Involve The Whole Family In Emergency Plans
No place or area can be considered to be free from the potential of disasters or emergencies. Regardless of where you live, you and your family could be exposed
to dangerous conditions and circumstances, often over which you have no control. However, you will greatly increase your chances of coming through the situation
with little or no damage if you take some time to prepare yourself and your family before an emergency occurs. The first thing to do is to take stock of what
could conceivably happen where you are, and then make preparations accordingly.
Emergency supplies of water and food are the first things that should be addressed. No matter where you live, you will need these for basic survival. You
should reasonably collect enough of these to keep you and your family (don’t forget pets, either) hydrated and fed for at least one week. Bear in mind
that approximately one gallon of water for each person will be needed. Nonperishable food, either canned, dehydrated, or freeze dried should also be provided.
Make sure that everyone in the family, except those too small to walk on their own, knows where these supplies are kept. They should be stored somewhere cool, but
should be easily accessible.
First aid supplies are needed under ordinary circumstances, but will be more needed during an emergency when regular medical assistance may not be available right away.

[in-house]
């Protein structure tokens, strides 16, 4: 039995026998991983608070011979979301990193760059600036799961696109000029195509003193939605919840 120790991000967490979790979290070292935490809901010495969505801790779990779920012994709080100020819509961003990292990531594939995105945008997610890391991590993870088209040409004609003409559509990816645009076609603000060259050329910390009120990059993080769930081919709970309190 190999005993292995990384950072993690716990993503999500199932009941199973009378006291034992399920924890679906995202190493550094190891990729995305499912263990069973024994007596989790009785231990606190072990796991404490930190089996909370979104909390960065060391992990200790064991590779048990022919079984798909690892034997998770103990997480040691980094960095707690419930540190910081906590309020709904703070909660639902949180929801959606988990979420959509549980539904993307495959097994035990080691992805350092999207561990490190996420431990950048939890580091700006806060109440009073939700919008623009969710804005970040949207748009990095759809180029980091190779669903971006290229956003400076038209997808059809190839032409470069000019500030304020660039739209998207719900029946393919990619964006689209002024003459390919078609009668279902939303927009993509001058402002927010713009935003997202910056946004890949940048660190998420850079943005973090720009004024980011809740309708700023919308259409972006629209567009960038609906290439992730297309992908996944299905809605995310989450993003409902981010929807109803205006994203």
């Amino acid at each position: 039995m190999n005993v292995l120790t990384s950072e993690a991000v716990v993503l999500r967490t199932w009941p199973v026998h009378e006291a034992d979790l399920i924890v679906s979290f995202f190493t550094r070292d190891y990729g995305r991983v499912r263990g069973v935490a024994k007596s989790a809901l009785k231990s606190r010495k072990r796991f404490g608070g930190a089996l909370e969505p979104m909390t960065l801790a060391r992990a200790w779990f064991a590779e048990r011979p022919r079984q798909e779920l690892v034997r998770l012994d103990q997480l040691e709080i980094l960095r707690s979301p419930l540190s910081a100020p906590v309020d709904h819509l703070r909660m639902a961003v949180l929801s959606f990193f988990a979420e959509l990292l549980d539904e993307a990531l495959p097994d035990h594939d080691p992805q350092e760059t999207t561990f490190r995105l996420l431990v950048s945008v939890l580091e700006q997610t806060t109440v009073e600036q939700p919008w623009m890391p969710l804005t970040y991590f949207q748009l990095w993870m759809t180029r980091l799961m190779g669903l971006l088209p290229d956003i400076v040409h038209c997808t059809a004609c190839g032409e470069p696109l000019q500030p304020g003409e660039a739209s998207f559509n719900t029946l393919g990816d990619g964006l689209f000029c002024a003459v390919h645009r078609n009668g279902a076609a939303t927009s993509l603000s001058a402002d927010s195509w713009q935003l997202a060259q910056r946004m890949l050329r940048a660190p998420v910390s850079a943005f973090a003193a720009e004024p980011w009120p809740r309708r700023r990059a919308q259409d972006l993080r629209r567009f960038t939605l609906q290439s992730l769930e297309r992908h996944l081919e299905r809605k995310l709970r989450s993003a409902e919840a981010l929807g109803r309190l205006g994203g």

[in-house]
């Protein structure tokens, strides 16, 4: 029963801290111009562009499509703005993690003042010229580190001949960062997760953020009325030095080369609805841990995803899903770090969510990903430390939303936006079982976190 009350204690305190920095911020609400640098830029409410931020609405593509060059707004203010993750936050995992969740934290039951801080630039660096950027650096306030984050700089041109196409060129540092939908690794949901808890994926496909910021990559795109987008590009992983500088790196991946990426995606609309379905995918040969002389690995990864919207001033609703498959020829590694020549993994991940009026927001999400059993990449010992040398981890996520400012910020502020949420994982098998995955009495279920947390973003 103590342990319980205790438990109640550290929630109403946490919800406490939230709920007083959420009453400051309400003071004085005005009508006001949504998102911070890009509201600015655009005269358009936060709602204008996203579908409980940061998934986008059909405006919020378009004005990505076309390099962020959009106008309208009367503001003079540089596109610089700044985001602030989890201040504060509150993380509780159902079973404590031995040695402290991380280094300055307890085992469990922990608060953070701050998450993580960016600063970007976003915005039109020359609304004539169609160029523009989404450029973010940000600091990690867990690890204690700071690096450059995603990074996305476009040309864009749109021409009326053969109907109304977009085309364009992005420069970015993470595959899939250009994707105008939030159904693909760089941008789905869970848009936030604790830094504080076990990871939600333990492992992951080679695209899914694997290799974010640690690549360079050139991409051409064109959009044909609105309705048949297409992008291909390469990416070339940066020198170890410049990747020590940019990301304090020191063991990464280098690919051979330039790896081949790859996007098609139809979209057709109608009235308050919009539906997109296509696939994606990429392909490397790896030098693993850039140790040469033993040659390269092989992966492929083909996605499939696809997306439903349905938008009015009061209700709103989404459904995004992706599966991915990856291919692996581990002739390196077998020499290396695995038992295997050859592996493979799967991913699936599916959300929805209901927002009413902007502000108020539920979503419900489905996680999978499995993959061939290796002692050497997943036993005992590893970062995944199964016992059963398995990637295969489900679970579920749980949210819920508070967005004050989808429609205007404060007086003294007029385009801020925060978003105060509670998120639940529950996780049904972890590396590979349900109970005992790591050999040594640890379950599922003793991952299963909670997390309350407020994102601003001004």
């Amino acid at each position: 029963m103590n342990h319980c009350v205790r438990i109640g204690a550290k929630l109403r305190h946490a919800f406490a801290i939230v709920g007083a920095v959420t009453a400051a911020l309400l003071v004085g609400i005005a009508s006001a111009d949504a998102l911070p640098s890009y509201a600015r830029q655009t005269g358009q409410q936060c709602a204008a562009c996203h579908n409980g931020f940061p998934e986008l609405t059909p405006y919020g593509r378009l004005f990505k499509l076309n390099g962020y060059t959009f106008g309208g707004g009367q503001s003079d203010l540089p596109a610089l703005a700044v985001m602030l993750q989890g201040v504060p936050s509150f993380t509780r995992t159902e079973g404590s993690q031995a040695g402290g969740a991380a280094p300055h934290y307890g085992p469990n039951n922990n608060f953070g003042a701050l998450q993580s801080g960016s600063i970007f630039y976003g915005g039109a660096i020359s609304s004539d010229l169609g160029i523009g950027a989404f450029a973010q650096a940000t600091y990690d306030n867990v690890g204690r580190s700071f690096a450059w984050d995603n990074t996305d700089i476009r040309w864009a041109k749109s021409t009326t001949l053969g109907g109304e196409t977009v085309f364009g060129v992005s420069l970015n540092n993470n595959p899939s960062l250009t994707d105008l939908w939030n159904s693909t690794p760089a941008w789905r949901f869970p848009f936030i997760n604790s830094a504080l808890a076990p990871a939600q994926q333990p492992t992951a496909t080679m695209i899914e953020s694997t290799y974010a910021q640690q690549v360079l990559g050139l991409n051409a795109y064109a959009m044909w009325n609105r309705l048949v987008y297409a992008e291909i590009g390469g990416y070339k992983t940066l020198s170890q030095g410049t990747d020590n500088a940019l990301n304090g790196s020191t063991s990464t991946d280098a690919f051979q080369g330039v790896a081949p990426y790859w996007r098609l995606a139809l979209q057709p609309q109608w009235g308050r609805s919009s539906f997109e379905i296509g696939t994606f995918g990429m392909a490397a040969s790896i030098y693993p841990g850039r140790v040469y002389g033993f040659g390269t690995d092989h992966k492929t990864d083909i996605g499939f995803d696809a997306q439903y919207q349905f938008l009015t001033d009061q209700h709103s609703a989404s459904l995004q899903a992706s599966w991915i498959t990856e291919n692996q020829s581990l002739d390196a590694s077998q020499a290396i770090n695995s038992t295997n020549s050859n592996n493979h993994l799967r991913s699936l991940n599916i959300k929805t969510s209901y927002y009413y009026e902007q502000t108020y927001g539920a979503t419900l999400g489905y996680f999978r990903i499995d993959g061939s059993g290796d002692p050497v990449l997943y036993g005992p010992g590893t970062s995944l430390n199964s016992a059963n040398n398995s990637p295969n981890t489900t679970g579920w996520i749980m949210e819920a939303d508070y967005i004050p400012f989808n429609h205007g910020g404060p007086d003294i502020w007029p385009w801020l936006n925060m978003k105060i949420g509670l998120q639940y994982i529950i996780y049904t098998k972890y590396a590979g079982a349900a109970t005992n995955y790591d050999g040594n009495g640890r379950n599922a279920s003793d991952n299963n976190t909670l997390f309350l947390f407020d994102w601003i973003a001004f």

These supplies should be kept in one place, in a box or backpack. Everyone in the family should understand how to use the supplies, and do not hesitate to
teach even toddlers how to apply bandages. Young children are eager to participate in family activities and are often much more clever and teachable than adults suppose.
One of the best ways to prepare for a disaster is to have practice drills before anything occurs. It is easy for people to panic when there is an emergency,
and this usually happens because the people involved simply do not know what to do or where to go. Having practice drills can help to minimize or eliminate the
possibility of panic and help keep everyone safer.
Everyone should know how to get out of the house quickly and where to meet once outside. Older children will be able to absorb this information fast, but
give younger ones several practice sessions to make sure they understand what to do. This will help to build the confidence of all concerned and make it
less likely that injuries will occur.
Giving each child some responsibility for emergency preparations can help them to contribute positively to the family’s survival. Older children, over age 10,
are both physically and mentally able to help with nearly every phase of emergency and disaster planning. Very young children can be given easier
assignments, such as being in charge of the wind up radio. Make sure that you do not give a 4 year old the responsibility of taking care of firearms, use common
sense when making assignments.
When working with children in disaster planning, keep the lessons positive. Do not get impatient with youngsters if they do not
grasp something as quickly as you might, be patient and praise them when everything goes smoothly.